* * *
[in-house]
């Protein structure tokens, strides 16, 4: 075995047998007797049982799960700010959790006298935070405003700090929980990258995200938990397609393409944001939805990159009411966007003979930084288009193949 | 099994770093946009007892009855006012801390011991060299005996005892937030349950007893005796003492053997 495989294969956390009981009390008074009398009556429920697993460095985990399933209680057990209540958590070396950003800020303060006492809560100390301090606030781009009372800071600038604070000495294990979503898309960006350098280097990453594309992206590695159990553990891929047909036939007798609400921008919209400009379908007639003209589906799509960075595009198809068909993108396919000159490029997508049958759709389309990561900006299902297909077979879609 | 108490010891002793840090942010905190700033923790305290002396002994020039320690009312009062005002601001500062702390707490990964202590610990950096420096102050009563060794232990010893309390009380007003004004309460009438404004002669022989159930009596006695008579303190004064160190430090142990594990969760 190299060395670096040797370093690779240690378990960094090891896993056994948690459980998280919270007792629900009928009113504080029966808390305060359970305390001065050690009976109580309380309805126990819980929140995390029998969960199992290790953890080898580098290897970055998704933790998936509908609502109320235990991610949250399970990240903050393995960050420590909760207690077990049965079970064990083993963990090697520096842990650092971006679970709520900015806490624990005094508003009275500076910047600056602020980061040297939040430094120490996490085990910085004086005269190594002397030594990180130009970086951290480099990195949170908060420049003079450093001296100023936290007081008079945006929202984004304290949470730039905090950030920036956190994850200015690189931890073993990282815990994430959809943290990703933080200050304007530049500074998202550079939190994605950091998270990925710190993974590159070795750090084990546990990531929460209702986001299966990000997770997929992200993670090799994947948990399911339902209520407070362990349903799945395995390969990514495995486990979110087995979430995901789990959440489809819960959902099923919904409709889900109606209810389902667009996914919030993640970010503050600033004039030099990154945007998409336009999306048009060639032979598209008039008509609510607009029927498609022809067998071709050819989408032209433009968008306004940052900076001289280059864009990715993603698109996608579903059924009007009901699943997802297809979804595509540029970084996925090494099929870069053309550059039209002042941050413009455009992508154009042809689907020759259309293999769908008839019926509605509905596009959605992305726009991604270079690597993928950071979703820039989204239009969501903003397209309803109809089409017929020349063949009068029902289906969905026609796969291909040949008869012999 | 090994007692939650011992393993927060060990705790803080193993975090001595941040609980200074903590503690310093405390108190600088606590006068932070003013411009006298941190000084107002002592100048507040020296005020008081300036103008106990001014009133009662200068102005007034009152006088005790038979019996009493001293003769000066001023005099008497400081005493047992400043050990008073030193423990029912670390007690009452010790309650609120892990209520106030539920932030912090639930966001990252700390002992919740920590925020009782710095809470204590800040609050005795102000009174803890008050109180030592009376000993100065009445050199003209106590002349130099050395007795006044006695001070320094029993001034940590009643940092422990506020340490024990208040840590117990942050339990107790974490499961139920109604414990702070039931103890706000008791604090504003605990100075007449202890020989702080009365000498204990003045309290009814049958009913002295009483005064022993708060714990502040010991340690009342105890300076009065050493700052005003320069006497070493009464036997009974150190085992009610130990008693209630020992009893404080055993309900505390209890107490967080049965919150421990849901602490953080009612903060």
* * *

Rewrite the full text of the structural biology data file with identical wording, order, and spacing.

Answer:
[in-house]
């Protein structure tokens, strides 16, 4: 075995047998007797049982799960700010959790006298935070405003700090929980990258995200938990397609393409944001939805990159009411966007003979930084288009193949 | 099994770093946009007892009855006012801390011991060299005996005892937030349950007893005796003492053997 495989294969956390009981009390008074009398009556429920697993460095985990399933209680057990209540958590070396950003800020303060006492809560100390301090606030781009009372800071600038604070000495294990979503898309960006350098280097990453594309992206590695159990553990891929047909036939007798609400921008919209400009379908007639003209589906799509960075595009198809068909993108396919000159490029997508049958759709389309990561900006299902297909077979879609 | 108490010891002793840090942010905190700033923790305290002396002994020039320690009312009062005002601001500062702390707490990964202590610990950096420096102050009563060794232990010893309390009380007003004004309460009438404004002669022989159930009596006695008579303190004064160190430090142990594990969760 190299060395670096040797370093690779240690378990960094090891896993056994948690459980998280919270007792629900009928009113504080029966808390305060359970305390001065050690009976109580309380309805126990819980929140995390029998969960199992290790953890080898580098290897970055998704933790998936509908609502109320235990991610949250399970990240903050393995960050420590909760207690077990049965079970064990083993963990090697520096842990650092971006679970709520900015806490624990005094508003009275500076910047600056602020980061040297939040430094120490996490085990910085004086005269190594002397030594990180130009970086951290480099990195949170908060420049003079450093001296100023936290007081008079945006929202984004304290949470730039905090950030920036956190994850200015690189931890073993990282815990994430959809943290990703933080200050304007530049500074998202550079939190994605950091998270990925710190993974590159070795750090084990546990990531929460209702986001299966990000997770997929992200993670090799994947948990399911339902209520407070362990349903799945395995390969990514495995486990979110087995979430995901789990959440489809819960959902099923919904409709889900109606209810389902667009996914919030993640970010503050600033004039030099990154945007998409336009999306048009060639032979598209008039008509609510607009029927498609022809067998071709050819989408032209433009968008306004940052900076001289280059864009990715993603698109996608579903059924009007009901699943997802297809979804595509540029970084996925090494099929870069053309550059039209002042941050413009455009992508154009042809689907020759259309293999769908008839019926509605509905596009959605992305726009991604270079690597993928950071979703820039989204239009969501903003397209309803109809089409017929020349063949009068029902289906969905026609796969291909040949008869012999 | 090994007692939650011992393993927060060990705790803080193993975090001595941040609980200074903590503690310093405390108190600088606590006068932070003013411009006298941190000084107002002592100048507040020296005020008081300036103008106990001014009133009662200068102005007034009152006088005790038979019996009493001293003769000066001023005099008497400081005493047992400043050990008073030193423990029912670390007690009452010790309650609120892990209520106030539920932030912090639930966001990252700390002992919740920590925020009782710095809470204590800040609050005795102000009174803890008050109180030592009376000993100065009445050199003209106590002349130099050395007795006044006695001070320094029993001034940590009643940092422990506020340490024990208040840590117990942050339990107790974490499961139920109604414990702070039931103890706000008791604090504003605990100075007449202890020989702080009365000498204990003045309290009814049958009913002295009483005064022993708060714990502040010991340690009342105890300076009065050493700052005003320069006497070493009464036997009974150190085992009610130990008693209630020992009893404080055993309900505390209890107490967080049965919150421990849901602490953080009612903060």